Frame based imaging and line scanning
When using a pixelated, radiation sensitive detector, usually the information of all pixels is read out at the same moment in time, forming an image. If a series of sequential images is taken, one image of such a series is referred to as a ‘frame’. With fast moving objects, the speed at which the frames can be taken, referred to as frame rate, imposes an upper limit to the speed at which the object can still be visualised sharply and clearly.
When using a frame-based read out, the data transfer speed between the detector and any analysis system dictates an upper limit to the frame rate.
Detectors which have only one active line circumvent that problem. As data transfer per frame is limited to a single line, the frame rates can be higher. Result -> a higher overall scan speed.
By combining numerous single-line frames together the resulting image can be made arbitrarily large, allowing the scanning of very long objects. However, the speed gain comes with a tradeoff in image statistics, as each point in the sample is seen by exactly one pixel during the entire scan.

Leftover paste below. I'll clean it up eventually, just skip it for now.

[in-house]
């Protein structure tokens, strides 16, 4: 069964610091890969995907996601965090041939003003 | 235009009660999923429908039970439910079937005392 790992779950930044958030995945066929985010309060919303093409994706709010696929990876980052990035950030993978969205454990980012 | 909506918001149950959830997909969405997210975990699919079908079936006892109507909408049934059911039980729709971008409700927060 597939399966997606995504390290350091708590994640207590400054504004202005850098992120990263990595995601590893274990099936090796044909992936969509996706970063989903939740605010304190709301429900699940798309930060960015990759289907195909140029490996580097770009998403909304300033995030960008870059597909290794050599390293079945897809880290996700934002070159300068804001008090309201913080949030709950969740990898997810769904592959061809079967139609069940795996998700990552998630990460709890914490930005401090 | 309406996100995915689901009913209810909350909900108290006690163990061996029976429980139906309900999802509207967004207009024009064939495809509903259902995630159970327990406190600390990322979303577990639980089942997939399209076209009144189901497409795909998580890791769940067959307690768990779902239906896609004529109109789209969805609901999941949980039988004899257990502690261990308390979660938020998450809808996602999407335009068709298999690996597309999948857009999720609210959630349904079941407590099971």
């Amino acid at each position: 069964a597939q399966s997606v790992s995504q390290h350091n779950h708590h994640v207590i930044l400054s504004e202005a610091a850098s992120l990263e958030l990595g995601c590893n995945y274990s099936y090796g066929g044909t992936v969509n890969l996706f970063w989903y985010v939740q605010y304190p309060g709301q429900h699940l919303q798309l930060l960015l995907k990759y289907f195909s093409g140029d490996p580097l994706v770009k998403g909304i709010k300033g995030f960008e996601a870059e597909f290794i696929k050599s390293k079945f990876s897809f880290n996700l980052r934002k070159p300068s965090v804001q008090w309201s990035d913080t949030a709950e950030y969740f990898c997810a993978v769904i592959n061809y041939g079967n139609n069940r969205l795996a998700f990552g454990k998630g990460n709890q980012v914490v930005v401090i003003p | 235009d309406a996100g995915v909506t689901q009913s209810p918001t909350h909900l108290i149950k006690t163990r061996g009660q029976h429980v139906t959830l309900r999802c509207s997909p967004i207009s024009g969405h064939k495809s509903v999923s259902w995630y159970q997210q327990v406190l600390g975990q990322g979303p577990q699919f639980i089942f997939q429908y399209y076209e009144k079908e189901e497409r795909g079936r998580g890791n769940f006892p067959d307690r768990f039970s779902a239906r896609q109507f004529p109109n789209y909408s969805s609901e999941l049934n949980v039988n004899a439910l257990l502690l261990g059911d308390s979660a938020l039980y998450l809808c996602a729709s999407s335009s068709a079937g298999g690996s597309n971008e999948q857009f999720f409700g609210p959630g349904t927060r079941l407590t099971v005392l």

Increasing statistics and maintaining speed
To increase image statistics of a line scanning system whilst maintaining the speed, a second scanning line can be added. The signal accumulated in the second line can be added to the signal from the first line, doubling imaging statistics. To avoid smearing due to the motion of the sampled object, the acquisition of the second line must be timed such that it acquires the exact same point of the sample as the first line while passing over it. When adding several more lines, this concept is known as time delayed integration (TDI), or when applied to photon counting detectors as time delayed summation (TDS). A visualisation of the concept is shown in the following video:
Direct Conversion detectors deliver up to 512 detector lines in TDS mode.
Achieving imaging speeds of up to 20,000 lines per second.
The combination of photon counting quantitative imaging and the principle of time delayed summation brings new levels of imaging speeds to the market.
With an added benefit – not only does TDS enable imaging of fast-moving objects, it also enables images to be taken of objects with low X-ray dose.